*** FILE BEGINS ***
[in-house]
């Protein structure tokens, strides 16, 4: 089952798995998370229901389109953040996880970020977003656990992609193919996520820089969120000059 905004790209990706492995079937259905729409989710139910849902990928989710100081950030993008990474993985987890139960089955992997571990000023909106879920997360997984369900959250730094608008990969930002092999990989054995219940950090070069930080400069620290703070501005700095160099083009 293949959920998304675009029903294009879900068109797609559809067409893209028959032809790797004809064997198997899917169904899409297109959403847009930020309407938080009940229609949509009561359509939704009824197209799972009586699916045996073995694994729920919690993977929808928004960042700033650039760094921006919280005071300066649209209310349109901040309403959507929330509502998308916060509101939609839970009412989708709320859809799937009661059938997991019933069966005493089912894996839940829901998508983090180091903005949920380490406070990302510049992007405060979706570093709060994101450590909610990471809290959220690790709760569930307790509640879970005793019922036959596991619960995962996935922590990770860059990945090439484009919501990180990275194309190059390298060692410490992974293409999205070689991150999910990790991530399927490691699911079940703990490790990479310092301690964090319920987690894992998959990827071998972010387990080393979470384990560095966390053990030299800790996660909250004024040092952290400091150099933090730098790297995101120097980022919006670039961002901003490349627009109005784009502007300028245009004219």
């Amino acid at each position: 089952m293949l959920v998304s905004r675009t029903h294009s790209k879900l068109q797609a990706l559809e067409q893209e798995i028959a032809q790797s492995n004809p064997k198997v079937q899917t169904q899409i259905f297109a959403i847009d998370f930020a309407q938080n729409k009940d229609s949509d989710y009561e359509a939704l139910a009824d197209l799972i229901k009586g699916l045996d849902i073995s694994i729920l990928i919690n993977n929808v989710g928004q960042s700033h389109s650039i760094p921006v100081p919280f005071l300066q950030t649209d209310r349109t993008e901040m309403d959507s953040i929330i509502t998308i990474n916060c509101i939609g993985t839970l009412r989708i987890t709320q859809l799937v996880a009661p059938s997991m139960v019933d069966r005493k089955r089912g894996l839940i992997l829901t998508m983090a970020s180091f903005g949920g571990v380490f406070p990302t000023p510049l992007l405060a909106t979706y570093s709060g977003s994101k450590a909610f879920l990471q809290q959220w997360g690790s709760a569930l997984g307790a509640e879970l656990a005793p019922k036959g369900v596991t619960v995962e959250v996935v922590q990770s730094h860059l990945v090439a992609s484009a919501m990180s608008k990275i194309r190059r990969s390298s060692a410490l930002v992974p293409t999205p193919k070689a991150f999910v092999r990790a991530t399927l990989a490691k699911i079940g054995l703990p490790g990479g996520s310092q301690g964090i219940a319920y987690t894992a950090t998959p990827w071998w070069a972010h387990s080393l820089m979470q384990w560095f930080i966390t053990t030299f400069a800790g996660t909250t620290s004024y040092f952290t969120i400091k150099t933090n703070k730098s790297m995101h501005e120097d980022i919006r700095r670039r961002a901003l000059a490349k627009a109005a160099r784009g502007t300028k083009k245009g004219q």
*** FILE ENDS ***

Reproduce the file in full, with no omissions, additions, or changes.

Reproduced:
[in-house]
């Protein structure tokens, strides 16, 4: 089952798995998370229901389109953040996880970020977003656990992609193919996520820089969120000059 905004790209990706492995079937259905729409989710139910849902990928989710100081950030993008990474993985987890139960089955992997571990000023909106879920997360997984369900959250730094608008990969930002092999990989054995219940950090070069930080400069620290703070501005700095160099083009 293949959920998304675009029903294009879900068109797609559809067409893209028959032809790797004809064997198997899917169904899409297109959403847009930020309407938080009940229609949509009561359509939704009824197209799972009586699916045996073995694994729920919690993977929808928004960042700033650039760094921006919280005071300066649209209310349109901040309403959507929330509502998308916060509101939609839970009412989708709320859809799937009661059938997991019933069966005493089912894996839940829901998508983090180091903005949920380490406070990302510049992007405060979706570093709060994101450590909610990471809290959220690790709760569930307790509640879970005793019922036959596991619960995962996935922590990770860059990945090439484009919501990180990275194309190059390298060692410490992974293409999205070689991150999910990790991530399927490691699911079940703990490790990479310092301690964090319920987690894992998959990827071998972010387990080393979470384990560095966390053990030299800790996660909250004024040092952290400091150099933090730098790297995101120097980022919006670039961002901003490349627009109005784009502007300028245009004219």
């Amino acid at each position: 089952m293949l959920v998304s905004r675009t029903h294009s790209k879900l068109q797609a990706l559809e067409q893209e798995i028959a032809q790797s492995n004809p064997k198997v079937q899917t169904q899409i259905f297109a959403i847009d998370f930020a309407q938080n729409k009940d229609s949509d989710y009561e359509a939704l139910a009824d197209l799972i229901k009586g699916l045996d849902i073995s694994i729920l990928i919690n993977n929808v989710g928004q960042s700033h389109s650039i760094p921006v100081p919280f005071l300066q950030t649209d209310r349109t993008e901040m309403d959507s953040i929330i509502t998308i990474n916060c509101i939609g993985t839970l009412r989708i987890t709320q859809l799937v996880a009661p059938s997991m139960v019933d069966r005493k089955r089912g894996l839940i992997l829901t998508m983090a970020s180091f903005g949920g571990v380490f406070p990302t000023p510049l992007l405060a909106t979706y570093s709060g977003s994101k450590a909610f879920l990471q809290q959220w997360g690790s709760a569930l997984g307790a509640e879970l656990a005793p019922k036959g369900v596991t619960v995962e959250v996935v922590q990770s730094h860059l990945v090439a992609s484009a919501m990180s608008k990275i194309r190059r990969s390298s060692a410490l930002v992974p293409t999205p193919k070689a991150f999910v092999r990790a991530t399927l990989a490691k699911i079940g054995l703990p490790g990479g996520s310092q301690g964090i219940a319920y987690t894992a950090t998959p990827w071998w070069a972010h387990s080393l820089m979470q384990w560095f930080i966390t053990t030299f400069a800790g996660t909250t620290s004024y040092f952290t969120i400091k150099t933090n703070k730098s790297m995101h501005e120097d980022i919006r700095r670039r961002a901003l000059a490349k627009a109005a160099r784009g502007t300028k083009k245009g004219q």